Legionary ants are carnivores and they eat up everything in sight. Each ant is 6 to 12 millimeters long, but their incredible number and discipline make up for the disadvantage of their small size.
Direct sunlight may kill the legionary ants in a short time. Therefore, they travel either at night or in the shade. Due to their sensitivity to light, they dig long tunnels while advancing. Most of the ants run in these tunnels without going outside. This does not decrease their speed, because they can dig the tunnels very fast with their strong mandibles. Thus, running is both fast and secret. Legionaries move as very large armies, going over all obstructions except fire and water, although they are totally blind.
Legionary ants tear their prey apart where they find it and carry small pieces of it to their temporary nests. Quite a lot of food is needed for a legionary ant colony. The approximate daily need of a medium size colony, consisting of 80,000 adult ants and 30,000 larvae, is about half a gallon (2.27 liters) of animal product food.
Since legionary ants do not have a fixed nest, they are always moving. The movements and migrations of the colonies depend on the production cycle. The queen produces approximately 25-35,000 eggs during two days each month. A few days before the laying of the eggs, the colony halts and gathers in a wide area. The ants hang on to each other by their hook shaped legs and form a temporary nest. The empty space in the middle acts as a chamber ready for the queen and the new generation. Here, naturally, the legs and joints of the ants at the very top are subject to excessive loading. Yet, since they are built to endure weights several hundred times more than their own weights, they can hold the whole colony without much problem.
To hunt most efficiently, the ants time their movements to the needs of a developing brood, alternating between sedentary and nomadic phases. During the resting period of about 20 days, the fat, immobile queen produces 50,000 to 100,000 eggs while other offspring lie in the quiescent pupal stage. On most days, workers, foraging only for themselves and the queen, make short raids from the nest in a rosette pattern. On each raid they vary their direction by an average of 123 degrees, thus avoiding re-combing the same ground.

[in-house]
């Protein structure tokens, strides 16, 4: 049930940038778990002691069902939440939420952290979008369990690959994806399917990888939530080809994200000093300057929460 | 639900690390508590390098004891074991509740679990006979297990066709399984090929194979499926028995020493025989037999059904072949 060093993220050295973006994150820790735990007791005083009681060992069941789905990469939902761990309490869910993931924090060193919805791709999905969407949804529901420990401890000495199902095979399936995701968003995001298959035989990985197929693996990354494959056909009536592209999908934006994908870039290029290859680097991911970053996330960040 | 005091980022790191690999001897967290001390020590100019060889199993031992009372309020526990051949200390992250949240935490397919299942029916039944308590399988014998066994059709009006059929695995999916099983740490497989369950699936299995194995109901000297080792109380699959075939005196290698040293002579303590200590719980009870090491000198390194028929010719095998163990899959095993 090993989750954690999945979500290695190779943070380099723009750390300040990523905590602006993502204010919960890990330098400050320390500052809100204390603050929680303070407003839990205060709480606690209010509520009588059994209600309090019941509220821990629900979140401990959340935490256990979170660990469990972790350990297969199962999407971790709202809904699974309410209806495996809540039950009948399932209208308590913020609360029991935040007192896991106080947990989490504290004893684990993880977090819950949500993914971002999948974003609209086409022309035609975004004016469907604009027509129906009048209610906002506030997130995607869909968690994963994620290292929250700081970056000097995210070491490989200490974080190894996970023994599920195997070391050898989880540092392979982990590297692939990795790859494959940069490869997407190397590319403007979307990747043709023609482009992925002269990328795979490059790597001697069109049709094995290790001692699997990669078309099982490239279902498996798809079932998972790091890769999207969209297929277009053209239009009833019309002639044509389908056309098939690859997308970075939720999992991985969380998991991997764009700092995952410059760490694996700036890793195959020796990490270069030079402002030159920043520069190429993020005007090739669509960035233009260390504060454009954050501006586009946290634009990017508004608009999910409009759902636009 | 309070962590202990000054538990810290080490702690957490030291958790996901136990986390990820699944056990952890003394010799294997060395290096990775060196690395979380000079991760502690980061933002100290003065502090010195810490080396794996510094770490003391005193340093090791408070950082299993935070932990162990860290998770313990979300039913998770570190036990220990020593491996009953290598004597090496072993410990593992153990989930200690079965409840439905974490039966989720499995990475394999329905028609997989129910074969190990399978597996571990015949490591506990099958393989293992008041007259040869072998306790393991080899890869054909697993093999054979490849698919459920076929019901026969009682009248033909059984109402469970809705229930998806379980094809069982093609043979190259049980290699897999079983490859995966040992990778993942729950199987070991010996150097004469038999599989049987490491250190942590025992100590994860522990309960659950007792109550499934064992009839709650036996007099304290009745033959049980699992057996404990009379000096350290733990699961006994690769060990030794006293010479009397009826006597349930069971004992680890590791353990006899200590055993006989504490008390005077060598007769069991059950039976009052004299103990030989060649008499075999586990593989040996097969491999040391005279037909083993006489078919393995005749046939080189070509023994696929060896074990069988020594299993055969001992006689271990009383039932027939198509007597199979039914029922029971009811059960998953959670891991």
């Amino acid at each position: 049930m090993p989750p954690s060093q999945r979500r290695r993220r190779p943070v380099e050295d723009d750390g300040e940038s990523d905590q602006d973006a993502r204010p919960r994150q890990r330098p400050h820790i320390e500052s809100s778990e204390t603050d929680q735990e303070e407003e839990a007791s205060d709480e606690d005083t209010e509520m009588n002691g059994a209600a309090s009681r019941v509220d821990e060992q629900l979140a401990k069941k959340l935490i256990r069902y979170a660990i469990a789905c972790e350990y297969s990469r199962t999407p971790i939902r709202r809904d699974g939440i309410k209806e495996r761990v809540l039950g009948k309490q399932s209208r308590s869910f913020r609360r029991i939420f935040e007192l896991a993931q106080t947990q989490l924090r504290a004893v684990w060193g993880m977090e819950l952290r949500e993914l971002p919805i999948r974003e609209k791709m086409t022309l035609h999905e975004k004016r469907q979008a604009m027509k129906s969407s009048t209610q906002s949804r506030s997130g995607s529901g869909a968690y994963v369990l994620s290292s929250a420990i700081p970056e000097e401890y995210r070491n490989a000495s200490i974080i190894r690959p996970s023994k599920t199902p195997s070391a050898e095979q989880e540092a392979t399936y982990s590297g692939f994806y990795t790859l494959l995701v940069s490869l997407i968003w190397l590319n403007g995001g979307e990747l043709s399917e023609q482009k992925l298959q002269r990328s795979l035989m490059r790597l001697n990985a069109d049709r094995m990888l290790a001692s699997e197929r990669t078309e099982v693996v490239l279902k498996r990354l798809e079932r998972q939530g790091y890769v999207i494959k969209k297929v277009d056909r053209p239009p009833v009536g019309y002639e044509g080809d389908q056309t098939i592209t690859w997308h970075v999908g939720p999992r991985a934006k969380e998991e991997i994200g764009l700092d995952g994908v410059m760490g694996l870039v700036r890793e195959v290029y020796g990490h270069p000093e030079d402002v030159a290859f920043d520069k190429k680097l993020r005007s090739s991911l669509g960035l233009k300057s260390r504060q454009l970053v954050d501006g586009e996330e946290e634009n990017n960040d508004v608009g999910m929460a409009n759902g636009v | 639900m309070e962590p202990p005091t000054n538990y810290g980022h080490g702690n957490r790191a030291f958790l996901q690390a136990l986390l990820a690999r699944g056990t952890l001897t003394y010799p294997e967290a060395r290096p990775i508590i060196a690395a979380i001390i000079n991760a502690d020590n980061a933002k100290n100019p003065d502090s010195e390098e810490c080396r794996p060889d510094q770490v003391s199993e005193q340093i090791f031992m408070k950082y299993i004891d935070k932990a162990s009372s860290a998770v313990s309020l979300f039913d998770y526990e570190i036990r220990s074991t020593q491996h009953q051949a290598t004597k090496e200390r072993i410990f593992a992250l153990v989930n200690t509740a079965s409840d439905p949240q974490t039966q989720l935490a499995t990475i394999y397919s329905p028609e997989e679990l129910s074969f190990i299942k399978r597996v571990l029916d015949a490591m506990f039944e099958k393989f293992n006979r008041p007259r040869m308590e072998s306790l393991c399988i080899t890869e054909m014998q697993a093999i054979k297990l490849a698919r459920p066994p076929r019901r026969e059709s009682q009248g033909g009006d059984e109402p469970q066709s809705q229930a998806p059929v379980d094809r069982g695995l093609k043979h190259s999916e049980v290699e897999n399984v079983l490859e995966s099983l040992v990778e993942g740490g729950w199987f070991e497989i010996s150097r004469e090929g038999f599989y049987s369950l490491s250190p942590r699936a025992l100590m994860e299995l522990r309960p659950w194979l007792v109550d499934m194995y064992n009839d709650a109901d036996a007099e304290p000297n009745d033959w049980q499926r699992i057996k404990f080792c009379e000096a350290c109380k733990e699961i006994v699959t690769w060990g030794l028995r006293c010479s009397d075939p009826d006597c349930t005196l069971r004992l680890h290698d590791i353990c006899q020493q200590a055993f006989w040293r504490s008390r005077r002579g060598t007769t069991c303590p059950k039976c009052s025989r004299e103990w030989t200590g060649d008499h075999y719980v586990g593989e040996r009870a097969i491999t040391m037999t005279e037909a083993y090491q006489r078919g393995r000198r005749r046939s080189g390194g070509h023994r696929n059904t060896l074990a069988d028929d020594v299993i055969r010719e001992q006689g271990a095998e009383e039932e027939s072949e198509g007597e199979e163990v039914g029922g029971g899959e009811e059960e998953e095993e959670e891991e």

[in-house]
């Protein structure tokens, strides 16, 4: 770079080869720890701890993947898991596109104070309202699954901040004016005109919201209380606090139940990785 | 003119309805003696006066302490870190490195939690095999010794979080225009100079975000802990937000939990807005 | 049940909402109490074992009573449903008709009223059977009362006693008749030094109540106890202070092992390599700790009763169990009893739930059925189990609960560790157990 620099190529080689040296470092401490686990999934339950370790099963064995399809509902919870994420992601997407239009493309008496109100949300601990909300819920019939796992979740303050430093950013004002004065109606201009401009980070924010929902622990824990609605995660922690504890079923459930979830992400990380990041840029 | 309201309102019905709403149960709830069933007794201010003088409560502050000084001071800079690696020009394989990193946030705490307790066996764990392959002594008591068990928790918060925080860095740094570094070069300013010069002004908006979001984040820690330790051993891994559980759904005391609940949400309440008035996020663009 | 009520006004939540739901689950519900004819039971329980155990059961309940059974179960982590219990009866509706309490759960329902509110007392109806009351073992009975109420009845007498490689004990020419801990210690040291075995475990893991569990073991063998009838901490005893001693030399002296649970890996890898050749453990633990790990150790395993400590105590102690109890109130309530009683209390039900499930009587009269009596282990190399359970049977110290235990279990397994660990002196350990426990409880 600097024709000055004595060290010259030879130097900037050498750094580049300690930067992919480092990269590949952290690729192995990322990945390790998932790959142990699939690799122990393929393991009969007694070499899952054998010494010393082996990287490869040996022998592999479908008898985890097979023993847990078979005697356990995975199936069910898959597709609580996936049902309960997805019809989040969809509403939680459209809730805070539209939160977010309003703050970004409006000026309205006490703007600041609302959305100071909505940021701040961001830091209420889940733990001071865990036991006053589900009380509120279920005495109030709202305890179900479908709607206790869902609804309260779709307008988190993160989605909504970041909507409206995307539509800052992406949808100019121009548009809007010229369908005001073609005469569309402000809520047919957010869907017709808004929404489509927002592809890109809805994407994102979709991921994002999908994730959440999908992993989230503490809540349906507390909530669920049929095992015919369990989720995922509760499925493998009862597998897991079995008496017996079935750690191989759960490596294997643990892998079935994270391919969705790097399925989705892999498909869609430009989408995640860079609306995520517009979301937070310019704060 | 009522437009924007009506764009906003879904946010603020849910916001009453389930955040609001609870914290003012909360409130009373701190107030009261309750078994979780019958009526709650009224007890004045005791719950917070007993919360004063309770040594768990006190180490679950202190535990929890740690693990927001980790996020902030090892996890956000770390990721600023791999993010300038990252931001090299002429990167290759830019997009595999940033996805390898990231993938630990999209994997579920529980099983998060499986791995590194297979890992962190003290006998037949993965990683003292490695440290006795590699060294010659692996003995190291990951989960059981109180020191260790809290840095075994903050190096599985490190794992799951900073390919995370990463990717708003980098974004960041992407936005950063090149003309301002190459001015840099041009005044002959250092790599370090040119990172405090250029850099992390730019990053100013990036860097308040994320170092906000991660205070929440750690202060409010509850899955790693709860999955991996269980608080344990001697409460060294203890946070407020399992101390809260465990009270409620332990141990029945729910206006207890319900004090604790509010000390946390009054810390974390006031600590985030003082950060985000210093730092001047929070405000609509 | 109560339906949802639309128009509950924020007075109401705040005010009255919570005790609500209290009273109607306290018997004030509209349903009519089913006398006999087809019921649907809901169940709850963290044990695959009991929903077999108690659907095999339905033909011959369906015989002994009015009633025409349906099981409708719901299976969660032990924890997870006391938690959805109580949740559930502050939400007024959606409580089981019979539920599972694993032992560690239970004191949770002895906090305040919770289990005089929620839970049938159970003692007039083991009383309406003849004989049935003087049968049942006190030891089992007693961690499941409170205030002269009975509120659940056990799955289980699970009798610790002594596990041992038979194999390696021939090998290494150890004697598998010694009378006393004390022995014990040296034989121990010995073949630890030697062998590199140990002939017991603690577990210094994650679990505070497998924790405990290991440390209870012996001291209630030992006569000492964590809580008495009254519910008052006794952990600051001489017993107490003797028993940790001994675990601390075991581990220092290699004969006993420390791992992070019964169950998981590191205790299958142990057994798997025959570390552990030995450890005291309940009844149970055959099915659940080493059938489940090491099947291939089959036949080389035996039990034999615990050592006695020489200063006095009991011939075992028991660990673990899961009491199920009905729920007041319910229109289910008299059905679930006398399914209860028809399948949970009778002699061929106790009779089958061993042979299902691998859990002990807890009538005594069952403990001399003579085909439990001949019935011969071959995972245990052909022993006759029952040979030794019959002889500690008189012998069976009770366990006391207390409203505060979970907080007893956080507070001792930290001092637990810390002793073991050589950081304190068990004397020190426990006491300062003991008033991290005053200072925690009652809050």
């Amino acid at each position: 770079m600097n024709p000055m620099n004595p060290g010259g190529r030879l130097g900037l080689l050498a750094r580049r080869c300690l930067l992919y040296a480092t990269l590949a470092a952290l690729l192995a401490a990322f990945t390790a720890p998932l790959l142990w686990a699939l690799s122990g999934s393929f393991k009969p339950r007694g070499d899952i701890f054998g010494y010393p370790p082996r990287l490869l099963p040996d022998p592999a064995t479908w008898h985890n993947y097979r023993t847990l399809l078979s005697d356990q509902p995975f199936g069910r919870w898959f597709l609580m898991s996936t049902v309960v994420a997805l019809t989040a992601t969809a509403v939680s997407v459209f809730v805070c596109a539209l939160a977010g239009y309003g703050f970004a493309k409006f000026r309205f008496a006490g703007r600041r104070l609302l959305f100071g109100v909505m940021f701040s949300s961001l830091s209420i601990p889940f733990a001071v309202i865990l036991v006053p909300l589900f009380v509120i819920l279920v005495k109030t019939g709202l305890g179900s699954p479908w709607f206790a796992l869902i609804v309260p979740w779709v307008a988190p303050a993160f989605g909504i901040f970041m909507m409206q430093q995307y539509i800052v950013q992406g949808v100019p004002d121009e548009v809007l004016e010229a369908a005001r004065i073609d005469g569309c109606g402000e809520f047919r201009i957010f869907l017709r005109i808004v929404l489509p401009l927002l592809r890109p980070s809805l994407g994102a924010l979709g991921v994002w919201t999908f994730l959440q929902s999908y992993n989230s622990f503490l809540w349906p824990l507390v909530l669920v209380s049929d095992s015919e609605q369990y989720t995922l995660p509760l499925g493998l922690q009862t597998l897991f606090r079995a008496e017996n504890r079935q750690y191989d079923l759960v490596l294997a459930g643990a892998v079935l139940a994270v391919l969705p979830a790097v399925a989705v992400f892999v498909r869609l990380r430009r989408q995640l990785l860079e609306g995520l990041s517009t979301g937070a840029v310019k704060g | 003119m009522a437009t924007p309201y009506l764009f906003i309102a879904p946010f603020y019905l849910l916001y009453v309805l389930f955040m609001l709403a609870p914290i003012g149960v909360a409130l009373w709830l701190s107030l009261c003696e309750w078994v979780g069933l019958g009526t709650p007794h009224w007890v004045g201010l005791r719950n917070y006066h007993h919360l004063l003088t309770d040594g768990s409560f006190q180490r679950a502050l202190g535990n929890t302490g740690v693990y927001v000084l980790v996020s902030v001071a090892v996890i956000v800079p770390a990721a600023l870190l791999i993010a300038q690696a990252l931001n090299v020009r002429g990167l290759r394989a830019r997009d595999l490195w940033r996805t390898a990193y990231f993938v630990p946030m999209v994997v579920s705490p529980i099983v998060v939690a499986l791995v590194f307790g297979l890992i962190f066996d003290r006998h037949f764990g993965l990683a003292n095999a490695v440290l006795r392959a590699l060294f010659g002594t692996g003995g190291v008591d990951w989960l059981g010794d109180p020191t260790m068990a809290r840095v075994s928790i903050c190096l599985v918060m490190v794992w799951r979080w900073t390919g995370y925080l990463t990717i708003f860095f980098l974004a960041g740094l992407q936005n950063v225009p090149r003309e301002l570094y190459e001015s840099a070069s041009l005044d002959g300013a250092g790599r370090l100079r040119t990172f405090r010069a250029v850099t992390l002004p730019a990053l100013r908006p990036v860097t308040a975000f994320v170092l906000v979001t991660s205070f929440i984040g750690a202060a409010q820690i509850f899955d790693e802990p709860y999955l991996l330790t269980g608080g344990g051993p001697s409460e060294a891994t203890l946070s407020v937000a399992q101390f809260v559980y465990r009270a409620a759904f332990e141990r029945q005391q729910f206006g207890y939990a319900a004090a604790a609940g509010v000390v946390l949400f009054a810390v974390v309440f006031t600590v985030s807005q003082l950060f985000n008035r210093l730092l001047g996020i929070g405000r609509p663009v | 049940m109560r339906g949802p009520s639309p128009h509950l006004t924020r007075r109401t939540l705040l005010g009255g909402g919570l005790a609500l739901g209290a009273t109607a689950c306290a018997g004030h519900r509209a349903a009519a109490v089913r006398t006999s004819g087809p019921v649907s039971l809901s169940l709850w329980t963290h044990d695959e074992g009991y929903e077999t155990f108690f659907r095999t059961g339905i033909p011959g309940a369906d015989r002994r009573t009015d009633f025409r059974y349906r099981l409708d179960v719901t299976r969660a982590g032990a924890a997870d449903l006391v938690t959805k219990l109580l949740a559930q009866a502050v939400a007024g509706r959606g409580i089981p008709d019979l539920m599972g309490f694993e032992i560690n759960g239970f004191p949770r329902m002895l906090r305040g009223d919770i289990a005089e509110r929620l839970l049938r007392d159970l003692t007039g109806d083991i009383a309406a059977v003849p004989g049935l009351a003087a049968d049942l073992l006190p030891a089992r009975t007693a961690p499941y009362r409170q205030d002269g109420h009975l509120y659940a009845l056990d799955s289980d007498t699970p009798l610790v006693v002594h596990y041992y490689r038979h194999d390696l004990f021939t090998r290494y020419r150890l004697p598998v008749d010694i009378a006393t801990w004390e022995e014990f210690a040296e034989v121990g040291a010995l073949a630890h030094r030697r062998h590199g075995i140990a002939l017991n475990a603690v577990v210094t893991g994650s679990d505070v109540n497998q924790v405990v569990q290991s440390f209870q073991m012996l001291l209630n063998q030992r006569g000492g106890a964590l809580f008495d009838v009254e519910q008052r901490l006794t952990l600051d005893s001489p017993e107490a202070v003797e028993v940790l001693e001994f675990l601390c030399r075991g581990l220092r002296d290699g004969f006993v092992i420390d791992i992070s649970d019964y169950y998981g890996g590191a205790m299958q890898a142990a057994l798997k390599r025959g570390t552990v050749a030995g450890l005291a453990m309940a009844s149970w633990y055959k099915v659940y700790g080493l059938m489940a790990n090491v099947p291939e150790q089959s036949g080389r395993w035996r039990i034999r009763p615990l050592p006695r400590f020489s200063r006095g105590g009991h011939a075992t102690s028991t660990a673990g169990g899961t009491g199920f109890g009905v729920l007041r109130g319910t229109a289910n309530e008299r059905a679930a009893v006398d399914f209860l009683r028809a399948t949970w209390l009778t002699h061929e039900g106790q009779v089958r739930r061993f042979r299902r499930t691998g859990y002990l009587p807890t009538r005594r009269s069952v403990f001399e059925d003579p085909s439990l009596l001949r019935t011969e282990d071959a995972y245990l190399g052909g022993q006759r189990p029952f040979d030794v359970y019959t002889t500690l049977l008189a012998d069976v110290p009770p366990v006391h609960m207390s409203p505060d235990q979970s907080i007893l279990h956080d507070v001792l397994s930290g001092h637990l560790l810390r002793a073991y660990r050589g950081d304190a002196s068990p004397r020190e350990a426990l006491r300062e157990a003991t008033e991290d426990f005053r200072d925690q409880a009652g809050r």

Ants can unerringly calculate the 123° by themselves, something which man cannot calculate without an instrument. This would appear to indicate a thorough knowledge of mathematics. Yet ants do not know math, they cannot even count. So this shows that what they do is done by special inspiration, and not consciously.
When the first larvae hatch, workers collect food and, in the meantime, the community stays stationary. Pieces of food are fed directly to the larvae. The queen’s being ready for laying again usually coincides with earlier larvae’s transition into the pupa stage. In this stage, the community stops once again. The coinciding of the laying of eggs by the queen and the larvae going into the pupa stage indicates a conscious planning since it decreases the time for which the army stops.
The development of larvae prompts the older ants to start a new migration cycle. This is how it works: larvae give out a secretion when they are licked and cleaned by the workers. Research has shown that this fluid is effective in the decision to migrate.
It would be a weakness of logic to claim that larvae which have not even gained the identity of an ant yet, have thought of secreting such a fluid and have directed the whole colony towards fulfilling their needs. The only thing that a smart observer can spot is the existence of a supreme Creator and His information and sovereignty that are all around us.
Taken with slight editorial modifications from a book on the amazing creature of Allah by A. O.